Which hazardous and mundane process of Biotechnology can be automated for Human safety and security?

Areas where automation is urgently needed to address human safety and security needs are: handling of corrosive liquids, pathogenic microbes and toxic substances, especially if chemicals are volatile. Currently, standard biosafety protocols and guidelines do exist. However, the replacement of the human element by the machines can greatly reduce (maybe eliminate) the chances of accidents and outbreaks. 


What is the funding scenario of AI in Biotechnology ?

Reports indicate that the US Government has invested more than 5 billion dollars in AI research while Chinese have invested more than 12 billion dollars. It is expected that both government and private funding will  increase many times over in the coming years. Likewise Europe is gearing up its labs with significant funding for AI research. 
 
Recently, with an introductory USD half a billion funding, Government of India (DST) announced setting up 20 centres for research in future technologies that include Artificial Intelligence, Machine Learning, Internet of Things and Quantum Computing. 
 

The race to embrace AI is heating up.  According to recent studies, China, India, and Singapore have highest possibility  of delivering AI based technologies in the near future.  Also, it seems healthcare and energy will see maximum investment. 

 

What are your suggestions to upgrade biology labs in India?

I agree that biology labs need a significant upgrade especially in rural areas. However, in my view we need to upgrade the network more than work. Even if one undertakes large scale upgradation drive of biology labs, where do you place the students with the right skills ? There is a need to revise the existing national policy and look at the issue end-to-end. It is important to bring private sector on board, revive the biotech sector that has seen little attention by the industry sector.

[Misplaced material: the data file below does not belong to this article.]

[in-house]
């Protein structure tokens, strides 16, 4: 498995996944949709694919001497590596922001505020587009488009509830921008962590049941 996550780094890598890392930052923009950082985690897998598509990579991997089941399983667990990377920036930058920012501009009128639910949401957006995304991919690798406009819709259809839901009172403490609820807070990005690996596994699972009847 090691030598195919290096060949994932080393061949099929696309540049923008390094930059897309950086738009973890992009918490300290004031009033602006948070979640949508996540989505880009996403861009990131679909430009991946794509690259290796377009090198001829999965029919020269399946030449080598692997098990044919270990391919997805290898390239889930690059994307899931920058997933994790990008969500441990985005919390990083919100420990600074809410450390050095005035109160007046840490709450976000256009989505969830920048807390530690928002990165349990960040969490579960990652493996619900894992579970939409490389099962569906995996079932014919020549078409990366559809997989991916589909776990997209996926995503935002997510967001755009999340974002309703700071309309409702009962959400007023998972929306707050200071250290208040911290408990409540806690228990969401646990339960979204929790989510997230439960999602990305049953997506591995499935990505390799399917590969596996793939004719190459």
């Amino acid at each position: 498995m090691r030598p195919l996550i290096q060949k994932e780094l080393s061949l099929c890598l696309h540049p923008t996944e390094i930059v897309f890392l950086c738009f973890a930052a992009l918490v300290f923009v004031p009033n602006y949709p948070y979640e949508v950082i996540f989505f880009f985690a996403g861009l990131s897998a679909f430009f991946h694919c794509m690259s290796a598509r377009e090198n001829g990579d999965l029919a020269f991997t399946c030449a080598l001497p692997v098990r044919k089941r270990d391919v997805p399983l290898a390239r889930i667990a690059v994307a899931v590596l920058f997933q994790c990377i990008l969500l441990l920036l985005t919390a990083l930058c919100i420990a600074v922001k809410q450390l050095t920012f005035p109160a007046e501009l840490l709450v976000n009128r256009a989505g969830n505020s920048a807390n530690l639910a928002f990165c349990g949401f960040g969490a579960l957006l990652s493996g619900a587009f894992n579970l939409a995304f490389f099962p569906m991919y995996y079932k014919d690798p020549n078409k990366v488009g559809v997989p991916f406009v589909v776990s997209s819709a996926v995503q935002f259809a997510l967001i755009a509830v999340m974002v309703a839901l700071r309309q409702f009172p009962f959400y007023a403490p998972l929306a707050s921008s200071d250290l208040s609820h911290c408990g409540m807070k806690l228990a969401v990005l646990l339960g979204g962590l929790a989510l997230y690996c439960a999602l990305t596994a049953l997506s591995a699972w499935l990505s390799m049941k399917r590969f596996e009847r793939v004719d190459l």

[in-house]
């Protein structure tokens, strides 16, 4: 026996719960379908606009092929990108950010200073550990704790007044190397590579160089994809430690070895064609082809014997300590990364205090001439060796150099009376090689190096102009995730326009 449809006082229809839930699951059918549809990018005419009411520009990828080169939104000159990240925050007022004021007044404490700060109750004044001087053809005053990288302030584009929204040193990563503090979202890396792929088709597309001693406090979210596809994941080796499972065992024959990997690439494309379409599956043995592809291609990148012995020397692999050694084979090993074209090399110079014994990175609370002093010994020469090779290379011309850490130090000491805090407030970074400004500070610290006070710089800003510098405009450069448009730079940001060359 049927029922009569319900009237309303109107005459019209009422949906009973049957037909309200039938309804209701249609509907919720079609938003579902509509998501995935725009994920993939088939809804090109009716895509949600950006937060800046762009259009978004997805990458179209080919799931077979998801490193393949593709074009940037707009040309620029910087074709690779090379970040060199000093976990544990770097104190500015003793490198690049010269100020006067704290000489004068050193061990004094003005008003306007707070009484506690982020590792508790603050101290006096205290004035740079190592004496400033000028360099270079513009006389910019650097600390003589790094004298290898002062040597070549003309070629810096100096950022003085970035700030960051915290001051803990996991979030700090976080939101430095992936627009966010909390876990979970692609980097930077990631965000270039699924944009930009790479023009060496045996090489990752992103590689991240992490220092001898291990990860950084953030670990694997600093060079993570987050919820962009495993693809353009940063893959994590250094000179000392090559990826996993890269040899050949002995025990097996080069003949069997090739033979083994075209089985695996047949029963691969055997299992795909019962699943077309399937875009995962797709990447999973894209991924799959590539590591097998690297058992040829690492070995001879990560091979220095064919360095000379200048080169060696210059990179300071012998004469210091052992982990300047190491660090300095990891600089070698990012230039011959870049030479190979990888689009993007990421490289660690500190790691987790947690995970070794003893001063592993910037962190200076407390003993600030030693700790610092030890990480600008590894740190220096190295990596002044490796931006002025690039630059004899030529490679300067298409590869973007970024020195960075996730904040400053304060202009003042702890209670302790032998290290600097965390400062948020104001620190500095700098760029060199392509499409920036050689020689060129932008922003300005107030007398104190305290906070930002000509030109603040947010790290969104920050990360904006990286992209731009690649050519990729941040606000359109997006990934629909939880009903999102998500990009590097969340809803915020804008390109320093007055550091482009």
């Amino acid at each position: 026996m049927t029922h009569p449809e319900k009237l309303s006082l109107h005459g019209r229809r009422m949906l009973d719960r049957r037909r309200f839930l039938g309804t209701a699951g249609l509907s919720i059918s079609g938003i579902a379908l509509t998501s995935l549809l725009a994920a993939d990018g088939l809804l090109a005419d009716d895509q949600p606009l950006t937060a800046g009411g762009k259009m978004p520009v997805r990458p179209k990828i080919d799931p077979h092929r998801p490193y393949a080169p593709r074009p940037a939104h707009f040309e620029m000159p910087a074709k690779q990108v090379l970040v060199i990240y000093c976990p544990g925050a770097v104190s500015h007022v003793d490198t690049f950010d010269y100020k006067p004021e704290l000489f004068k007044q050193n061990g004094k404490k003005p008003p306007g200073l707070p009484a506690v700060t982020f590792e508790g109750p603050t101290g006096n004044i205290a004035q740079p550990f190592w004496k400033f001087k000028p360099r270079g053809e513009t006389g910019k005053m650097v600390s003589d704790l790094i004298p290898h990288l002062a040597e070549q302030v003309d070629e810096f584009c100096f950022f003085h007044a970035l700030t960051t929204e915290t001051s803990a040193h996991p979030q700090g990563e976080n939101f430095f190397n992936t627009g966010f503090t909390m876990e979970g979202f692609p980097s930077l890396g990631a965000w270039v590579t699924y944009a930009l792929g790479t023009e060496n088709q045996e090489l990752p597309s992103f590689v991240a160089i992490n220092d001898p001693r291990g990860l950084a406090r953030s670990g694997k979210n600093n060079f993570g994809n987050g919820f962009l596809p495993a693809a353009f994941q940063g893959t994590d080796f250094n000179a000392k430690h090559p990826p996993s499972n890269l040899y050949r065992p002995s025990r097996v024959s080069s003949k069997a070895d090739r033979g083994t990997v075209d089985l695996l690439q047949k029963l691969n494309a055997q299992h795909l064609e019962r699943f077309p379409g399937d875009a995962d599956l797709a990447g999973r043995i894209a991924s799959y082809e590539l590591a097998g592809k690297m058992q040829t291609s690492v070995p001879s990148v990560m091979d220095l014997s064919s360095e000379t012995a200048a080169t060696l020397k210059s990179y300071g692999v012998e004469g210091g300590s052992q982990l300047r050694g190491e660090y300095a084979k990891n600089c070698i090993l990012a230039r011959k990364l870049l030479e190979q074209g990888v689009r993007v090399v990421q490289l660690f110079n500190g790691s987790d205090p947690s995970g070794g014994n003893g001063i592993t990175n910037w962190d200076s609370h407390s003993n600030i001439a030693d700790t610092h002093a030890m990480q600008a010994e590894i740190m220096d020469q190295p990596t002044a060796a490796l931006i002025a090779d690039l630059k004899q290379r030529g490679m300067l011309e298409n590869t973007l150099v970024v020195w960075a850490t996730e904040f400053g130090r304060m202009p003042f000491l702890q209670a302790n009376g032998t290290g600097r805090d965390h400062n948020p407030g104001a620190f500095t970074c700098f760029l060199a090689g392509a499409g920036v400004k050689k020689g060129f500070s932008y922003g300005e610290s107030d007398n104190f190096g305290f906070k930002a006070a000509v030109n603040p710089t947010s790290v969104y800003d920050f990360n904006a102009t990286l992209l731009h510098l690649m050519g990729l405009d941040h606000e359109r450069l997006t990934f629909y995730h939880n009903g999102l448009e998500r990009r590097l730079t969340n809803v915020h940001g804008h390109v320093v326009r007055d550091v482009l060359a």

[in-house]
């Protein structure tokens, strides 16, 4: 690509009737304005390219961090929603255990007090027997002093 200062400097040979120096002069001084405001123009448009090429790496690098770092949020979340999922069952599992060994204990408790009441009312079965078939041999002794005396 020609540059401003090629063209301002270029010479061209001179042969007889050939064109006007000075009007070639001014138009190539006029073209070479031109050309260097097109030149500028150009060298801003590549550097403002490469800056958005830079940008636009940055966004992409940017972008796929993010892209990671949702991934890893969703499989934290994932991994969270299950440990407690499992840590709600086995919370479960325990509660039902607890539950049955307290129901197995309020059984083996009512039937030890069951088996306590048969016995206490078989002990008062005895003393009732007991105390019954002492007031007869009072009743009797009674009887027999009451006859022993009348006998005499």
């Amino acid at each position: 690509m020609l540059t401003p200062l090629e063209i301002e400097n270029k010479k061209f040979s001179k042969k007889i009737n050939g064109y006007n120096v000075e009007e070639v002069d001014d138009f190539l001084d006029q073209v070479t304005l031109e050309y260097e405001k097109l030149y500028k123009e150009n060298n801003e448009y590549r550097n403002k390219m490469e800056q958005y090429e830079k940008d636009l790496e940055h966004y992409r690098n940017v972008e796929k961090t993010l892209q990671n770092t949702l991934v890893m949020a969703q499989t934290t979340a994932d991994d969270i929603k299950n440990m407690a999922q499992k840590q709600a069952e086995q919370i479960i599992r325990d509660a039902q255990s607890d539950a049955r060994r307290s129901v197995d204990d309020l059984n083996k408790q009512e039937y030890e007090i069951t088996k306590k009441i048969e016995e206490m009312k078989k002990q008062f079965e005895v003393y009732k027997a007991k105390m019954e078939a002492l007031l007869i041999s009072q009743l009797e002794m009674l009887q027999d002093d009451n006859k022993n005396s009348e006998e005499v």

India is having a good number of demographic dividends in the form of youth? How can we bring balance in using Human Resource and Robots in various sectors?

Robots have been the source of both anxiety and aspiration. Studies indicate that robots may take away half of the jobs in the US.

Automation is bound to replace human jobs that are repetitive in nature.  However, at this moment, humans are more creative than robots. We must make use of this narrow time window and create policies and opportunities.  

Calls for regulation have been frequently sounded. A graded integration of robotics in the society is needed. In my view, jobs that are dangerous and difficult may be considered for robots. However, the adoption of robots as competitors for employment must come with an exclusion criteria. Ultimately, it depends a lot on the government, people, economy, environment and so on.  We must make a national policy on the phase wise integration of robots and identify sectors that will be managed only by humans. 

On a lighter note, the grand human inner exploration to find the existential core will never any face competition from robots. Will Yoga turn out to be the highest employment generation sector for humans in future? We do not know. 

Thanks for your time and showering extensive light on the interdisciplinary problems of bio science lab and robotic implementations in those labs